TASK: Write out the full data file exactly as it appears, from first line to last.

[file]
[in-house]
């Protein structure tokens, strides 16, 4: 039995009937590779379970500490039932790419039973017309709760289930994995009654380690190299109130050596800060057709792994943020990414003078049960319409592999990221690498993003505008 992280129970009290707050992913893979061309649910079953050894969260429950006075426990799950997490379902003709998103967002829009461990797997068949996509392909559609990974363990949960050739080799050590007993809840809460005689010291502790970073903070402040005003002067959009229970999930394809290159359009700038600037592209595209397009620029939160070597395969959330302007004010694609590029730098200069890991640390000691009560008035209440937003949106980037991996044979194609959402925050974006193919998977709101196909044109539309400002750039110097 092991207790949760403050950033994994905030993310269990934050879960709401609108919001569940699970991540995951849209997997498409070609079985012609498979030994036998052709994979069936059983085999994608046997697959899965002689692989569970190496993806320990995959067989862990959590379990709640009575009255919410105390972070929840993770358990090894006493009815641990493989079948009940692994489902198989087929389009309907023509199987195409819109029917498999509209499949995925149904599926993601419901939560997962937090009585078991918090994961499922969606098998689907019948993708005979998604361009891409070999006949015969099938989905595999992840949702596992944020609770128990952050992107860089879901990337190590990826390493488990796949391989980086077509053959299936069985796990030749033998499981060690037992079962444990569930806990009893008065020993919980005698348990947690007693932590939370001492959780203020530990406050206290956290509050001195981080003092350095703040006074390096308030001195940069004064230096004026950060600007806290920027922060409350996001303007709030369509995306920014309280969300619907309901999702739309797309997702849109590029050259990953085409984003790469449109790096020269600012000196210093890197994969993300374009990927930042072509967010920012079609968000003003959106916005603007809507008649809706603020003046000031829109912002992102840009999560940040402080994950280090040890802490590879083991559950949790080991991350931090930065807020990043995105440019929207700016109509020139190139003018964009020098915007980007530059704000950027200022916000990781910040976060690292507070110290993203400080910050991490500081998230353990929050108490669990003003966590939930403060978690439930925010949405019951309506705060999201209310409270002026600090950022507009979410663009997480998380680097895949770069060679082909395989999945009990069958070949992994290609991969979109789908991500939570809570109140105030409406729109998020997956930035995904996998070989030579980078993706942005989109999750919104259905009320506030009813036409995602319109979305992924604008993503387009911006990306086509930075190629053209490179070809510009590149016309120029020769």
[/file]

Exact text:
[in-house]
């Protein structure tokens, strides 16, 4: 039995009937590779379970500490039932790419039973017309709760289930994995009654380690190299109130050596800060057709792994943020990414003078049960319409592999990221690498993003505008 992280129970009290707050992913893979061309649910079953050894969260429950006075426990799950997490379902003709998103967002829009461990797997068949996509392909559609990974363990949960050739080799050590007993809840809460005689010291502790970073903070402040005003002067959009229970999930394809290159359009700038600037592209595209397009620029939160070597395969959330302007004010694609590029730098200069890991640390000691009560008035209440937003949106980037991996044979194609959402925050974006193919998977709101196909044109539309400002750039110097 092991207790949760403050950033994994905030993310269990934050879960709401609108919001569940699970991540995951849209997997498409070609079985012609498979030994036998052709994979069936059983085999994608046997697959899965002689692989569970190496993806320990995959067989862990959590379990709640009575009255919410105390972070929840993770358990090894006493009815641990493989079948009940692994489902198989087929389009309907023509199987195409819109029917498999509209499949995925149904599926993601419901939560997962937090009585078991918090994961499922969606098998689907019948993708005979998604361009891409070999006949015969099938989905595999992840949702596992944020609770128990952050992107860089879901990337190590990826390493488990796949391989980086077509053959299936069985796990030749033998499981060690037992079962444990569930806990009893008065020993919980005698348990947690007693932590939370001492959780203020530990406050206290956290509050001195981080003092350095703040006074390096308030001195940069004064230096004026950060600007806290920027922060409350996001303007709030369509995306920014309280969300619907309901999702739309797309997702849109590029050259990953085409984003790469449109790096020269600012000196210093890197994969993300374009990927930042072509967010920012079609968000003003959106916005603007809507008649809706603020003046000031829109912002992102840009999560940040402080994950280090040890802490590879083991559950949790080991991350931090930065807020990043995105440019929207700016109509020139190139003018964009020098915007980007530059704000950027200022916000990781910040976060690292507070110290993203400080910050991490500081998230353990929050108490669990003003966590939930403060978690439930925010949405019951309506705060999201209310409270002026600090950022507009979410663009997480998380680097895949770069060679082909395989999945009990069958070949992994290609991969979109789908991500939570809570109140105030409406729109998020997956930035995904996998070989030579980078993706942005989109999750919104259905009320506030009813036409995602319109979305992924604008993503387009911006990306086509930075190629053209490179070809510009590149016309120029020769």